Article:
Date: December 1989
Creator: Arnold, Winfred R., 1960-
Partner: UNT Libraries

Regulation of pyrimidine biosynthesis and virulence factor production in wild type, Pyr- and Crc- mutants in Pseudomonas aeruginosa.

Description: Previous research in our laboratory established that pyrB, pyrC or pyrD knock-out mutants in Pseudomonas aeruginosa required pyrimidines for growth. Each mutant was also discovered to be defective in the production of virulence factors. Moreover, the addition of exogenous uracil did not restore the mutant to wild type virulence levels. In an earlier study using non-pathogenic P. putida, mutants blocked in one of the first three enzymes of the pyrimidine pathway produced no pyoverdine pigment while mutants blocked in the fourth, fifth or sixth steps produced copious quantities of pigment, just like wild type P. putida. The present study explored the correlation between pyrimidine auxotrophy and pigment production in P. aeruginosa. Since the pigment pyoverdine is a siderophore it may also be considered a virulence factor. Other virulence factors tested included casein protease, elastase, hemolysin, swimming, swarming and twitching motilities, and iron binding capacity. In all cases, these virulence factors were significantly decreased in the pyrB, pyrC or pyrD mutants and even in the presence of uracil did not attain wild type levels. In order to complete this comprehensive study, pyrimidine mutants blocked in the fifth (pyrE) and sixth (pyrF) steps of the biosynthetic pathway were examined in P. aeruginosa. A third mutant, crc, was also studied because of its location within 80 base pairs of the pyrE gene on the P. aeruginosa chromosome and because of its importance for carbon source utilization. Production of the virulence factors listed above showed a significant decrease in the three mutant strains used in this study when compared with the wild type. This finding may be exploited for novel chemotherapy strategies for ameliorating P. aeruginosa infections in cystic fibrosis patients.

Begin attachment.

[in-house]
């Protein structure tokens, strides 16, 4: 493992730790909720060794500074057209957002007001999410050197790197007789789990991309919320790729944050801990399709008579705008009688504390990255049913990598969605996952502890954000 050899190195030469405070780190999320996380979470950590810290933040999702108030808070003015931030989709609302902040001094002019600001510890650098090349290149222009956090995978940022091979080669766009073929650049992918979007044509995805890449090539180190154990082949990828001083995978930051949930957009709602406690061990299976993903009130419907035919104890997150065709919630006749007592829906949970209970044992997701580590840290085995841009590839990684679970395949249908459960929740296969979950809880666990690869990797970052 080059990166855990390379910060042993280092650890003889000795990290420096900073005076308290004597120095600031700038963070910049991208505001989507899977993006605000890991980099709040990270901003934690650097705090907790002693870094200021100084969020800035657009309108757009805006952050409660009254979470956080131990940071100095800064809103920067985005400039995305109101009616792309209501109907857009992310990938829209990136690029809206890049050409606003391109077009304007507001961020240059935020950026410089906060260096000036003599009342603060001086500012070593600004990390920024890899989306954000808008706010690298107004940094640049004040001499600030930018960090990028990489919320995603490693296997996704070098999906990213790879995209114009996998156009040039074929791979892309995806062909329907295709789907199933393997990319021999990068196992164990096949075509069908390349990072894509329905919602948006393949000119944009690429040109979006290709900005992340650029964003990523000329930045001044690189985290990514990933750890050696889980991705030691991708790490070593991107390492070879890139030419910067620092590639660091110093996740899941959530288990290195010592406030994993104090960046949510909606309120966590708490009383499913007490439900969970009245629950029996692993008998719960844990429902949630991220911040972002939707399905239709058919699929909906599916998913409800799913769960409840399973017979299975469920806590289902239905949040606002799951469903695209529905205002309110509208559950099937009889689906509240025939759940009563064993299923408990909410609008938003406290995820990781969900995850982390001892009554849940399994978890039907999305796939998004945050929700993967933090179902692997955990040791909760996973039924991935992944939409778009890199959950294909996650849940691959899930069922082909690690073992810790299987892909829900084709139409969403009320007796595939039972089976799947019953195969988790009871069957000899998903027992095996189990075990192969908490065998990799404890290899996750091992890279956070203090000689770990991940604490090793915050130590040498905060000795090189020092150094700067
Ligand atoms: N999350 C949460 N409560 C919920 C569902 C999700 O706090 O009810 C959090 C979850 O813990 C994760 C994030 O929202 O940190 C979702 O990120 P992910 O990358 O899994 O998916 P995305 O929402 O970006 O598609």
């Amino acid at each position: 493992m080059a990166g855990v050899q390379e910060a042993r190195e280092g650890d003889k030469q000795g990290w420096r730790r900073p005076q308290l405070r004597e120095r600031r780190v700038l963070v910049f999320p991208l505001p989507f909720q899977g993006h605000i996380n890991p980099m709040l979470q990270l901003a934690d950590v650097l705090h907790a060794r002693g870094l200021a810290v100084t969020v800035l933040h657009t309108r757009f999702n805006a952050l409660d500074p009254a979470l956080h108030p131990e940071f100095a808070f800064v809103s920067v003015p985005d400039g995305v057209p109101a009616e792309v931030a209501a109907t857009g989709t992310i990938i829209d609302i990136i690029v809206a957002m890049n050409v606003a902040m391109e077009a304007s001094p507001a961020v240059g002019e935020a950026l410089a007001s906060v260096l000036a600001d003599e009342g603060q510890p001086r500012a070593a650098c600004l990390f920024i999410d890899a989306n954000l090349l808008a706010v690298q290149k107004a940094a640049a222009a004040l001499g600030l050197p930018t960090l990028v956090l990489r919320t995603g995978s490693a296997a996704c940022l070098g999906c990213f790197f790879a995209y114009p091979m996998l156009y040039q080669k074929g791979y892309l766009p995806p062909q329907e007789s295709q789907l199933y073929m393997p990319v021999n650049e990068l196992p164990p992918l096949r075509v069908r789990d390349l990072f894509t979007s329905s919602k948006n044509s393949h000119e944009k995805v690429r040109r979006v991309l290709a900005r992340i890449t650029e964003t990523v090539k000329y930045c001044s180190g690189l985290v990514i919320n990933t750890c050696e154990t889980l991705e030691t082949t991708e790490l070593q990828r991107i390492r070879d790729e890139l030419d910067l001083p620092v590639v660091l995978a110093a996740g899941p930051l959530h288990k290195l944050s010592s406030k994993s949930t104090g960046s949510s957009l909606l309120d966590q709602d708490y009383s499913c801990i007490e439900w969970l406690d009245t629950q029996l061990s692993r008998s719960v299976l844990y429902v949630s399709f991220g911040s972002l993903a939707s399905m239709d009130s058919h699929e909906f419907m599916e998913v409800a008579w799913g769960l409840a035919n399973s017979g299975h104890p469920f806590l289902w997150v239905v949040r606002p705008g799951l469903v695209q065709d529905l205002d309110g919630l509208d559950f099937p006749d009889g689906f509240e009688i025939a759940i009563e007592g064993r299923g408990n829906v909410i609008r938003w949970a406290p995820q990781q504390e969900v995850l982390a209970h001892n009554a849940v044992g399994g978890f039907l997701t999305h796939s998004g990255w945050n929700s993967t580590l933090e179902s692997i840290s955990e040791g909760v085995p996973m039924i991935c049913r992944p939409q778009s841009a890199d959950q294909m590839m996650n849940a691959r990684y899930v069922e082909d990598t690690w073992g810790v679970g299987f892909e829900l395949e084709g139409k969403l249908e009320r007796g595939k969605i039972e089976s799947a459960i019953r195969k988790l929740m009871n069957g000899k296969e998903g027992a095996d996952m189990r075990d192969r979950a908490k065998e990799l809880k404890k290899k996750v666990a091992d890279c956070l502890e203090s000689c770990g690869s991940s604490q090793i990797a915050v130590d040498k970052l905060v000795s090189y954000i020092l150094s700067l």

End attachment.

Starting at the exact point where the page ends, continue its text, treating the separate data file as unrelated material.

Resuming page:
Date: May 2006
Creator: Asfour, Hani
Partner: UNT Libraries

Food, Feeding Selectivity, and Ecological Efficiencies of Fundulus notatus (Rafinesque) (Osteichthyes; Cyprinodontidae)

Description: This study was made to further define the trophic dynamics of Fundulus notatus by determining its ration composition under natural conditions, measuring feeding selectivity under various laboratory conditions of prey-species composition and availability, and determining the efficiencies with which F. notatus utilizes ingested chironomid larvae.
Date: August 1970
Creator: Atmar, Gerald Legare
Partner: UNT Libraries

Pyrimidine Enzyme Specific Activity at Four Different Phases of Growth in Minimal and Rich Media, and Concomitant Virulence Factors Evaluation in Pseudomonas aeruginosa